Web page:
- Damages: There must have been some damage that occurred. That could include medical bills, lost days of work, or more. In some cases, money may be awarded for the plaintiff’s pain and suffering. This is most common when the defendant was not just careless, but was reckless.
- If the defendant’s behavior was especially egregious, remedies may include an order to pay “punitive damages.” These are very high money awards, meant to penalize the defendant. Particularly when collected from a corporation, these damages can be quite high, often many times the cost of the out-of-pocket damages.
What is Strict Liability?
Strict liability is a legal doctrine that holds a party responsible for their actions or products, without the plaintiff having to prove fault. Strict liability (product liability) is the legal doctrine that holds that manufacturers of some inherently risky products can be held liable for any injury that their product causes.
The product needs to have been defective. An example might be a ladder that was manufactured in a way that the steps could crack and break, and someone was high on a ladder when the step broke right under them. Both the manufacturer and the seller of the product can be sued.
What are Defective Products?
In general, there are two main types of product defects that a construction fall injury may demonstrate:
- Design defects: Design defects arise in the original creation of a product. A product may have been designed in a manner that is inherently flawed. Perhaps it was designed that the steps on the ladder would be made out of something that was wrong for that use.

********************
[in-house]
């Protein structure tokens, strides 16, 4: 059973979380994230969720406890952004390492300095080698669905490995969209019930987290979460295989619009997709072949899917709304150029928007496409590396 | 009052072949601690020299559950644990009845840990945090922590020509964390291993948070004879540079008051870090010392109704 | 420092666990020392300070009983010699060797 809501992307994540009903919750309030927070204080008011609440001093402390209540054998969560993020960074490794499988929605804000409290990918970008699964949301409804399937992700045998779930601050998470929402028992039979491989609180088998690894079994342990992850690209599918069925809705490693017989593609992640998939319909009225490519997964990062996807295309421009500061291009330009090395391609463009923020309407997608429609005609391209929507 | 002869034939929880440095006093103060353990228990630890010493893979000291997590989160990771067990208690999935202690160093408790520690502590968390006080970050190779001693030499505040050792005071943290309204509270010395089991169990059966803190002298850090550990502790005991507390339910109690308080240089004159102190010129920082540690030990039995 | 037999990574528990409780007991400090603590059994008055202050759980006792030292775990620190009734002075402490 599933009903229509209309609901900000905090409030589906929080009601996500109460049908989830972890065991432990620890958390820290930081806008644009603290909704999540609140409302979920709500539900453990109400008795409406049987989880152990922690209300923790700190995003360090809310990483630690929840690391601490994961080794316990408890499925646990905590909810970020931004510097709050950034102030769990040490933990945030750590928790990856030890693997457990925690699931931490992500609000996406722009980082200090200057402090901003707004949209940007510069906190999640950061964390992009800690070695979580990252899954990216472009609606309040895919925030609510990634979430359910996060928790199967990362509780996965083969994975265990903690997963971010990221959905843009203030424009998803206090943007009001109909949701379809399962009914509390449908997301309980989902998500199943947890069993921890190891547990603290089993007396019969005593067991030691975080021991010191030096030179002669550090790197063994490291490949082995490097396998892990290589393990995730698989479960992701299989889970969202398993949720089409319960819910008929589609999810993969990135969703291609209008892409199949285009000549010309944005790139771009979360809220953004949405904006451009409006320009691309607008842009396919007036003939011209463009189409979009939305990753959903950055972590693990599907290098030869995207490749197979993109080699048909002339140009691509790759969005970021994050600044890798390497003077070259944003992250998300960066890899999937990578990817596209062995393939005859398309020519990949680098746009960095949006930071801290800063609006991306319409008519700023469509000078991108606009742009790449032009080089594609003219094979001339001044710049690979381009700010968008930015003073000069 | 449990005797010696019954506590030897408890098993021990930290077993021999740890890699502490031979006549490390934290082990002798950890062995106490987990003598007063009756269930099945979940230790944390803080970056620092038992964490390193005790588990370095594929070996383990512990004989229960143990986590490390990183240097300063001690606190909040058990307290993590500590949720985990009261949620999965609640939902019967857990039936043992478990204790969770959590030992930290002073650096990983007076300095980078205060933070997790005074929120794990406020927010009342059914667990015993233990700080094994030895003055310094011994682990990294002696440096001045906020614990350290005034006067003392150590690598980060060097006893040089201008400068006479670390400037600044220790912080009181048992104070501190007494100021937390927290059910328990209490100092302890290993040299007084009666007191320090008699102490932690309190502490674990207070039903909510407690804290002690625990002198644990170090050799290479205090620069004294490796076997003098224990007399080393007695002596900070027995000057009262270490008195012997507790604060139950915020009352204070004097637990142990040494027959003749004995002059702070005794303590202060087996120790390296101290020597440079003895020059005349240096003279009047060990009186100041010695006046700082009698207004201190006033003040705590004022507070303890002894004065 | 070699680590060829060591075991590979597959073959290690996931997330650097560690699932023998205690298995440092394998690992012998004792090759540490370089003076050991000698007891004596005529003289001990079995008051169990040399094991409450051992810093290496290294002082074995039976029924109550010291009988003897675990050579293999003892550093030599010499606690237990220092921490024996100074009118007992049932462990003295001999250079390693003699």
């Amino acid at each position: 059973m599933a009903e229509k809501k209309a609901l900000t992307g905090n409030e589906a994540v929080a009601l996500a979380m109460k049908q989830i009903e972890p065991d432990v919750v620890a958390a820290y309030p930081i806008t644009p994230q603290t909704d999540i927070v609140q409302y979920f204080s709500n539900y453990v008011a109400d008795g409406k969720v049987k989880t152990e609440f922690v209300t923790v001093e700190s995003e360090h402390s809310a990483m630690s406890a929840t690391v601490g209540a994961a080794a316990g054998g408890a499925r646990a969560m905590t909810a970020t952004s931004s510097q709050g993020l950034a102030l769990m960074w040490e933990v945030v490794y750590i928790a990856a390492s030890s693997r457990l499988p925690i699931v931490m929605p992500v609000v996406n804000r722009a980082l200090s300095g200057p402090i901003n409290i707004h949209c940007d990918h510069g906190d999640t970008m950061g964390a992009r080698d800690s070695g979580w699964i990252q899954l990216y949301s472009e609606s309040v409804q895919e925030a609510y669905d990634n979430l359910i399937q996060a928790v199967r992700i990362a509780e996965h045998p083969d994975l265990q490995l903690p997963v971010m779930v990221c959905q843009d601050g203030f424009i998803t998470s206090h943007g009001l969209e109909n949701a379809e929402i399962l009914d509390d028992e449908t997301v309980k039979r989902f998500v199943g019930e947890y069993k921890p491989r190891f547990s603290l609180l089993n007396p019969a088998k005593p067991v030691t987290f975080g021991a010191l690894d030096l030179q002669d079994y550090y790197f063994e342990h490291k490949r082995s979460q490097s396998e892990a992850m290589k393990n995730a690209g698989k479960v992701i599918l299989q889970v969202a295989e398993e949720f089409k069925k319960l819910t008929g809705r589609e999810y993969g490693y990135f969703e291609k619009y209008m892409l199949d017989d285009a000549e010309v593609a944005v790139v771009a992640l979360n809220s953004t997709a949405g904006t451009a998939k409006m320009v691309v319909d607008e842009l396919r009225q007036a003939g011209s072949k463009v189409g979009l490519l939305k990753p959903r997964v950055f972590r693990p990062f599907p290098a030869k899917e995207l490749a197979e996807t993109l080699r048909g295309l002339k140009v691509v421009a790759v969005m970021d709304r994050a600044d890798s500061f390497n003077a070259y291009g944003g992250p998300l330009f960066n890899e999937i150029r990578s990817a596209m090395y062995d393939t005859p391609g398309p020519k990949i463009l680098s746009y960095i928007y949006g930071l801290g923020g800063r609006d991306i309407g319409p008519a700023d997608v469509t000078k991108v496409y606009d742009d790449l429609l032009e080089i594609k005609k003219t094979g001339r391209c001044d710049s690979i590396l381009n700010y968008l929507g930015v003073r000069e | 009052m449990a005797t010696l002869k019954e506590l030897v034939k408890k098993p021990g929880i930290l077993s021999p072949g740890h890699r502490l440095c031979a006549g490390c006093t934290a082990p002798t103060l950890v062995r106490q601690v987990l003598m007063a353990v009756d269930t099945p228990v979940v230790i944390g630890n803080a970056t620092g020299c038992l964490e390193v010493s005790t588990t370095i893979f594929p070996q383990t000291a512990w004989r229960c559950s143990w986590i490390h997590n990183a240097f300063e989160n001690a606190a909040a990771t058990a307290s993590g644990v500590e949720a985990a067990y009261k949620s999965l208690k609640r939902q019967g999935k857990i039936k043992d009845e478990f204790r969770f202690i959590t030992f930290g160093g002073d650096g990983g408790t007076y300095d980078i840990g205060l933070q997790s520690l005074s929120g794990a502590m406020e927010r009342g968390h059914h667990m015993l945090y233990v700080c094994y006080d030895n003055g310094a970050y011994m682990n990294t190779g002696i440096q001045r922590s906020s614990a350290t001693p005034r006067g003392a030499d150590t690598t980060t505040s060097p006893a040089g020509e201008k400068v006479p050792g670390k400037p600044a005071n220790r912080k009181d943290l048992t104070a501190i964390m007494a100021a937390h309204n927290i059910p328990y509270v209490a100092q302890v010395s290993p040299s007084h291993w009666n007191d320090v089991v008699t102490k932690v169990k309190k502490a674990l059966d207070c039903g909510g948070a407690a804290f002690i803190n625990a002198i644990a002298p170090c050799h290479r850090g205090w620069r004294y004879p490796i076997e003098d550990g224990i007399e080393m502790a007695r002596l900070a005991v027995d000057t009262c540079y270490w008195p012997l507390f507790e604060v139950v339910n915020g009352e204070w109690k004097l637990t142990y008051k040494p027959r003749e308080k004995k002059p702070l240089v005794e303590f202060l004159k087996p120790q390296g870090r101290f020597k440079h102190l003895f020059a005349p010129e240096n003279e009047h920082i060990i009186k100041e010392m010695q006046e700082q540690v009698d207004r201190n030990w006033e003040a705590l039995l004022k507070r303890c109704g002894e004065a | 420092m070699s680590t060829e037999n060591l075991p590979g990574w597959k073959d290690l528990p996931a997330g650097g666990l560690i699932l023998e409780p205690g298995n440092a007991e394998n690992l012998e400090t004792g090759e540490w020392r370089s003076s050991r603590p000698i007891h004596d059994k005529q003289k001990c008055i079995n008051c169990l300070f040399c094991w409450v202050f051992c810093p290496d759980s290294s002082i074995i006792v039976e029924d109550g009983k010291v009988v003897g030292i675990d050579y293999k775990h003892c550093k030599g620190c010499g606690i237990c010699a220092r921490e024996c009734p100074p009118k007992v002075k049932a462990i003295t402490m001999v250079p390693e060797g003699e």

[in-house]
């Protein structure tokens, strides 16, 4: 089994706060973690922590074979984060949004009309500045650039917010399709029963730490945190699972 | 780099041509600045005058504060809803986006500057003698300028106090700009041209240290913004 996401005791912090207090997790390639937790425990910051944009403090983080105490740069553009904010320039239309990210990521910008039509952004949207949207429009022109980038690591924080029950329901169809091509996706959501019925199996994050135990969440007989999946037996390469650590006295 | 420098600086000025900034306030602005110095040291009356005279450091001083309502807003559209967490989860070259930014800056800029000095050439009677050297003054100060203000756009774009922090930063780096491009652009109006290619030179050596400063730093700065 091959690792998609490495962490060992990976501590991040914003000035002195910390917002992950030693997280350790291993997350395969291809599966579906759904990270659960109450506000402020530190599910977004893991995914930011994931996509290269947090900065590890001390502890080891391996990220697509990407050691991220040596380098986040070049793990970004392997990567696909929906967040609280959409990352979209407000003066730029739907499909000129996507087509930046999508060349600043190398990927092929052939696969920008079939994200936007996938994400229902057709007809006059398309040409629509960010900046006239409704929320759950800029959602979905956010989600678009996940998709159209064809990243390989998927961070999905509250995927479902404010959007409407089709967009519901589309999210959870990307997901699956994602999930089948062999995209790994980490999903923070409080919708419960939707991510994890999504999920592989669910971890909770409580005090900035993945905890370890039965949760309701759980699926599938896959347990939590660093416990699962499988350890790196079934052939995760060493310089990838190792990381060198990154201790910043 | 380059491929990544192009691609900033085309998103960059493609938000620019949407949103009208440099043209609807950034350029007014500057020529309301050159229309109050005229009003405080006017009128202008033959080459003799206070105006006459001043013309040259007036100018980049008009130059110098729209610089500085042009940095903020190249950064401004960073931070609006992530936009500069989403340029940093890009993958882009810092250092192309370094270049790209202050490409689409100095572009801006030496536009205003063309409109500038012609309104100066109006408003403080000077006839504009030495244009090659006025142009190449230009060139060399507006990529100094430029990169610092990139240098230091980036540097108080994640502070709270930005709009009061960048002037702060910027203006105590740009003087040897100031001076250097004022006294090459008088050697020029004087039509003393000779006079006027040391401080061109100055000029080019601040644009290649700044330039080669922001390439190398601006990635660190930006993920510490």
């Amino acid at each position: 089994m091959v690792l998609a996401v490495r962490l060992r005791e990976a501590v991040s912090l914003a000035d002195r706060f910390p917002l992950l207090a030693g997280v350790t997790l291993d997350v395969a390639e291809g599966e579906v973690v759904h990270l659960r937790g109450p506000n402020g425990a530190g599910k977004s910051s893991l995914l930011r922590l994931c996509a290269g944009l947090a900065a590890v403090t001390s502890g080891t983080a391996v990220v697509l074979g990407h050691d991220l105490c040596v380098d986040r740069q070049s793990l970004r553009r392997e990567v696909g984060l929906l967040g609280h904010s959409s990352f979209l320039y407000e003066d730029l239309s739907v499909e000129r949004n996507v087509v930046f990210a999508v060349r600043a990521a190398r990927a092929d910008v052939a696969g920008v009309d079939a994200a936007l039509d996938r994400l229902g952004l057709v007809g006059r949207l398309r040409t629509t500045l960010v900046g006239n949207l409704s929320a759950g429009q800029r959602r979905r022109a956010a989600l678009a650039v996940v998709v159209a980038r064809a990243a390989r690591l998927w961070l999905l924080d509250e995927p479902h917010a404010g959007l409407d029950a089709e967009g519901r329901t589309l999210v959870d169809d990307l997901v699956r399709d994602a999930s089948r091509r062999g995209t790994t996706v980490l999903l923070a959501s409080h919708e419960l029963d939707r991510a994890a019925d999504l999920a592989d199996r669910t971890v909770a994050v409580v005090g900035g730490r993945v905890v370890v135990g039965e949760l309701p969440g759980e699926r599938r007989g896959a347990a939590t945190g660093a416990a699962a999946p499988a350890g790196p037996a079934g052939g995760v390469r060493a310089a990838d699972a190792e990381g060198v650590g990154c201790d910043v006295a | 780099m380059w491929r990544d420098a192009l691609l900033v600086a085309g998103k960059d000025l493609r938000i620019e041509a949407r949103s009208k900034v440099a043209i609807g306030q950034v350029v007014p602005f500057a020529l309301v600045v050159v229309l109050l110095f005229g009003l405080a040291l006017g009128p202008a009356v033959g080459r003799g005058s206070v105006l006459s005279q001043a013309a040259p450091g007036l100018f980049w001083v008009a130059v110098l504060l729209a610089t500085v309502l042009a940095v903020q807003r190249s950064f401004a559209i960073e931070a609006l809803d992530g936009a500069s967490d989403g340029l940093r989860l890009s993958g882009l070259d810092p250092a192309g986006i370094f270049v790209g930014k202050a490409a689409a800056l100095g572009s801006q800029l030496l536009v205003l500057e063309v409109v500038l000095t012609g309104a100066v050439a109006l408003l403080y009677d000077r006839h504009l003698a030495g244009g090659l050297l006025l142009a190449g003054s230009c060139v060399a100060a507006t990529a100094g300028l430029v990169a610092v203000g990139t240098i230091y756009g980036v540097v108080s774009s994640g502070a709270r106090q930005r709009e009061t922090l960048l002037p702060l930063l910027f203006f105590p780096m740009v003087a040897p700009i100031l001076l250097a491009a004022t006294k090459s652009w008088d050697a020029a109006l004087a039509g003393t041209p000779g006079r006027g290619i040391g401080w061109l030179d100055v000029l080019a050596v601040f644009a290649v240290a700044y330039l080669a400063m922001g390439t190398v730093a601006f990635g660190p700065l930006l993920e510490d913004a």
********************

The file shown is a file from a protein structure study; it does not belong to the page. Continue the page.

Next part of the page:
- Manufacturing defects: On the other hand, a manufacturing defect may have nothing to do with how a product was designed, but rather how it was manufactured. In other words, the design may be perfectly safe, but the way that the manufacturer assembled the product made it unsafe. Perhaps the material the steps were supposed to be made of was correct, but the ladder manufacturing plant’s manager read it wrong and bought the wrong type of material.
What is a Class Action Lawsuit?
If a product has harmed a large number of people, instead of having each person sue the manufacturer, seller or employer personally, the injured parties could file a class action lawsuit. A class action suit is a lawsuit that is filed by representative(s) of the injured people, people who have the same or very similar claims.
Class action lawsuits can be complicated to manage, but they are popular because they help to reduce the costs of suing the defendant. For example, only one set of lawyers will have to be paid, rather than all the lawyers that would be needed for each injured person to sue individually. In addition, filing fees and costs are split between a lot of people.
On the other hand, if there is a really large group of people in the class, each individual’s portion of the damages may be minimal. A single damage award will be made, and people who were injured by the product will share the award. Other remedies may include a product recall.
Do I Need an Attorney?
If you or a loved one has been injured in a construction accident, and you believe it is the fault of your employer or the manufacturer or seller of a defective product, contact an attorney.
An experienced personal injury lawyer may be able to help you recover for your medical expenses, lost wages, pain and suffering, and possibly even punitive damages. Remember that when it comes to filing a lawsuit there is always a time limit, so contact a workplace injury attorney before it is too late.